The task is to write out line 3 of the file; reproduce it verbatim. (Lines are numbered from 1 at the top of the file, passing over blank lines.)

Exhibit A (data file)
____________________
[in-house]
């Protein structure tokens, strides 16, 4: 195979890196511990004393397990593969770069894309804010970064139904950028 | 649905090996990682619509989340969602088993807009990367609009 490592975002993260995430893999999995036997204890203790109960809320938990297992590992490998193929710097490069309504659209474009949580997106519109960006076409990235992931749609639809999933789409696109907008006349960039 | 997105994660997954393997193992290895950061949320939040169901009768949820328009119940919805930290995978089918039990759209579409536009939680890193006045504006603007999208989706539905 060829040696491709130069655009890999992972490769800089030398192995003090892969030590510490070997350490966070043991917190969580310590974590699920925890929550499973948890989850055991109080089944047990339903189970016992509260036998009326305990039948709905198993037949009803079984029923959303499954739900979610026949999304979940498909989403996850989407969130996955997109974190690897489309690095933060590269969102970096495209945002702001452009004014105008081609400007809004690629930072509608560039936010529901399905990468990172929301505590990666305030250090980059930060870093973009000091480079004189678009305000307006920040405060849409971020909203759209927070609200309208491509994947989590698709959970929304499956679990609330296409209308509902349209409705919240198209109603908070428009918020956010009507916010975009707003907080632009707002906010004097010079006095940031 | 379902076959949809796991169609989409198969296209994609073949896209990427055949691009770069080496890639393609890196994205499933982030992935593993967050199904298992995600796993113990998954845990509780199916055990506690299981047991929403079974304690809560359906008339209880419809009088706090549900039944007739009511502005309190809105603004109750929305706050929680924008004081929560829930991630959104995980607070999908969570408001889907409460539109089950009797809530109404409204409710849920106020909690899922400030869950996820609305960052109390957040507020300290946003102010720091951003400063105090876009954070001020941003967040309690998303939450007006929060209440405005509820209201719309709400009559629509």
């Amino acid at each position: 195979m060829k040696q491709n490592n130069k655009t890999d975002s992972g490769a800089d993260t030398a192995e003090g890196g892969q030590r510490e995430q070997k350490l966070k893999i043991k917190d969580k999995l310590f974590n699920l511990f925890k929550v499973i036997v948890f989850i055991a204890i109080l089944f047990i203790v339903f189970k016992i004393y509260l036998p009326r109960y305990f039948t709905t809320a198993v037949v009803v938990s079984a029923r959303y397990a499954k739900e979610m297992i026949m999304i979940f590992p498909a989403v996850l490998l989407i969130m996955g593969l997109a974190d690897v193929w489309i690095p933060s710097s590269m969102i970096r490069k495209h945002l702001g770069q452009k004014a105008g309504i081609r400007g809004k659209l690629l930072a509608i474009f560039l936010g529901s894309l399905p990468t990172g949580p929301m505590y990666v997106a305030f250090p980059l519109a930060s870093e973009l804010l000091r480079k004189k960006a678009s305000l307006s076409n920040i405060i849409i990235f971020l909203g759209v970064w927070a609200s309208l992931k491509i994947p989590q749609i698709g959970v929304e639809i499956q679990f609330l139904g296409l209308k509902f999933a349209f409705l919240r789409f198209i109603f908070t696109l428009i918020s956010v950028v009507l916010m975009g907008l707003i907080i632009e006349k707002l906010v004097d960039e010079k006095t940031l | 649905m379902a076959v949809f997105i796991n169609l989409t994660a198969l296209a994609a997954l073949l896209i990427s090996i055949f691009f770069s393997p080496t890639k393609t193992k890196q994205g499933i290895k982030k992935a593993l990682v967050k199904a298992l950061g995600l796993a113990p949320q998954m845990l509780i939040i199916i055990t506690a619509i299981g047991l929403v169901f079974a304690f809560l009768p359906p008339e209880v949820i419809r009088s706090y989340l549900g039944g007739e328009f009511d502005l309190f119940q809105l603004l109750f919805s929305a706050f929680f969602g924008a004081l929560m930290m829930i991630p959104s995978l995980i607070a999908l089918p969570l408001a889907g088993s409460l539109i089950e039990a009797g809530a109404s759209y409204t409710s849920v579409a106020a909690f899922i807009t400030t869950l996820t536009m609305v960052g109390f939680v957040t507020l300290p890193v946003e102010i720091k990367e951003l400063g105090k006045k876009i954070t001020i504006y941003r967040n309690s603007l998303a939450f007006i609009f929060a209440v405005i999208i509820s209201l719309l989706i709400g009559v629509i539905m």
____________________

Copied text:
């Amino acid at each position: 195979m060829k040696q491709n490592n130069k655009t890999d975002s992972g490769a800089d993260t030398a192995e003090g890196g892969q030590r510490e995430q070997k350490l966070k893999i043991k917190d969580k999995l310590f974590n699920l511990f925890k929550v499973i036997v948890f989850i055991a204890i109080l089944f047990i203790v339903f189970k016992i004393y509260l036998p009326r109960y305990f039948t709905t809320a198993v037949v009803v938990s079984a029923r959303y397990a499954k739900e979610m297992i026949m999304i979940f590992p498909a989403v996850l490998l989407i969130m996955g593969l997109a974190d690897v193929w489309i690095p933060s710097s590269m969102i970096r490069k495209h945002l702001g770069q452009k004014a105008g309504i081609r400007g809004k659209l690629l930072a509608i474009f560039l936010g529901s894309l399905p990468t990172g949580p929301m505590y990666v997106a305030f250090p980059l519109a930060s870093e973009l804010l000091r480079k004189k960006a678009s305000l307006s076409n920040i405060i849409i990235f971020l909203g759209v970064w927070a609200s309208l992931k491509i994947p989590q749609i698709g959970v929304e639809i499956q679990f609330l139904g296409l209308k509902f999933a349209f409705l919240r789409f198209i109603f908070t696109l428009i918020s956010v950028v009507l916010m975009g907008l707003i907080i632009e006349k707002l906010v004097d960039e010079k006095t940031l | 649905m379902a076959v949809f997105i796991n169609l989409t994660a198969l296209a994609a997954l073949l896209i990427s090996i055949f691009f770069s393997p080496t890639k393609t193992k890196q994205g499933i290895k982030k992935a593993l990682v967050k199904a298992l950061g995600l796993a113990p949320q998954m845990l509780i939040i199916i055990t506690a619509i299981g047991l929403v169901f079974a304690f809560l009768p359906p008339e209880v949820i419809r009088s706090y989340l549900g039944g007739e328009f009511d502005l309190f119940q809105l603004l109750f919805s929305a706050f929680f969602g924008a004081l929560m930290m829930i991630p959104s995978l995980i607070a999908l089918p969570l408001a889907g088993s409460l539109i089950e039990a009797g809530a109404s759209y409204t409710s849920v579409a106020a909690f899922i807009t400030t869950l996820t536009m609305v960052g109390f939680v957040t507020l300290p890193v946003e102010i720091k990367e951003l400063g105090k006045k876009i954070t001020i504006y941003r967040n309690s603007l998303a939450f007006i609009f929060a209440v405005i999208i509820s209201l719309l989706i709400g009559v629509i539905m």